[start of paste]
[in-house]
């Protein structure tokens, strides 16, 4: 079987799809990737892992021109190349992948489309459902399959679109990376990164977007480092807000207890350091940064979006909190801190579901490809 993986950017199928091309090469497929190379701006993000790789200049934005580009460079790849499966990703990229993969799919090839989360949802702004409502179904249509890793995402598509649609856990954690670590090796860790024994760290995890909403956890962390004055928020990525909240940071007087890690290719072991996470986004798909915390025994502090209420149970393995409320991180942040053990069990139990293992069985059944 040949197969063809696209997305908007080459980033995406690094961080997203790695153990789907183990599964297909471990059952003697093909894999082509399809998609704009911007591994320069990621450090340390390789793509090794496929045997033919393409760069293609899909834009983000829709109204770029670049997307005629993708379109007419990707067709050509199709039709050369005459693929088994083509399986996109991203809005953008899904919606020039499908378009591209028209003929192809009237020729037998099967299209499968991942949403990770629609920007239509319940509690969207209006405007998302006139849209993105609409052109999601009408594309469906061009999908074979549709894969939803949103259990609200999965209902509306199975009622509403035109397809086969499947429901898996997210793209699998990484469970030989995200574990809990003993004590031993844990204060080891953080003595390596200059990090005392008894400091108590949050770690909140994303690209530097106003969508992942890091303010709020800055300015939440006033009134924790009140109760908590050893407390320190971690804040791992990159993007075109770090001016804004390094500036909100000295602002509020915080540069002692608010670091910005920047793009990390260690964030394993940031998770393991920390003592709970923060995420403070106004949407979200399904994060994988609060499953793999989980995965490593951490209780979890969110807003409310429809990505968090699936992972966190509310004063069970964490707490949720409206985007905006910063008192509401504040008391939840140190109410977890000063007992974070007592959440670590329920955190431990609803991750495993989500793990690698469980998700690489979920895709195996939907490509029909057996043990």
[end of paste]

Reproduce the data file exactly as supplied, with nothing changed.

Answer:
[in-house]
């Protein structure tokens, strides 16, 4: 079987799809990737892992021109190349992948489309459902399959679109990376990164977007480092807000207890350091940064979006909190801190579901490809 993986950017199928091309090469497929190379701006993000790789200049934005580009460079790849499966990703990229993969799919090839989360949802702004409502179904249509890793995402598509649609856990954690670590090796860790024994760290995890909403956890962390004055928020990525909240940071007087890690290719072991996470986004798909915390025994502090209420149970393995409320991180942040053990069990139990293992069985059944 040949197969063809696209997305908007080459980033995406690094961080997203790695153990789907183990599964297909471990059952003697093909894999082509399809998609704009911007591994320069990621450090340390390789793509090794496929045997033919393409760069293609899909834009983000829709109204770029670049997307005629993708379109007419990707067709050509199709039709050369005459693929088994083509399986996109991203809005953008899904919606020039499908378009591209028209003929192809009237020729037998099967299209499968991942949403990770629609920007239509319940509690969207209006405007998302006139849209993105609409052109999601009408594309469906061009999908074979549709894969939803949103259990609200999965209902509306199975009622509403035109397809086969499947429901898996997210793209699998990484469970030989995200574990809990003993004590031993844990204060080891953080003595390596200059990090005392008894400091108590949050770690909140994303690209530097106003969508992942890091303010709020800055300015939440006033009134924790009140109760908590050893407390320190971690804040791992990159993007075109770090001016804004390094500036909100000295602002509020915080540069002692608010670091910005920047793009990390260690964030394993940031998770393991920390003592709970923060995420403070106004949407979200399904994060994988609060499953793999989980995965490593951490209780979890969110807003409310429809990505968090699936992972966190509310004063069970964490707490949720409206985007905006910063008192509401504040008391939840140190109410977890000063007992974070007592959440670590329920955190431990609803991750495993989500793990690698469980998700690489979920895709195996939907490509029909057996043990």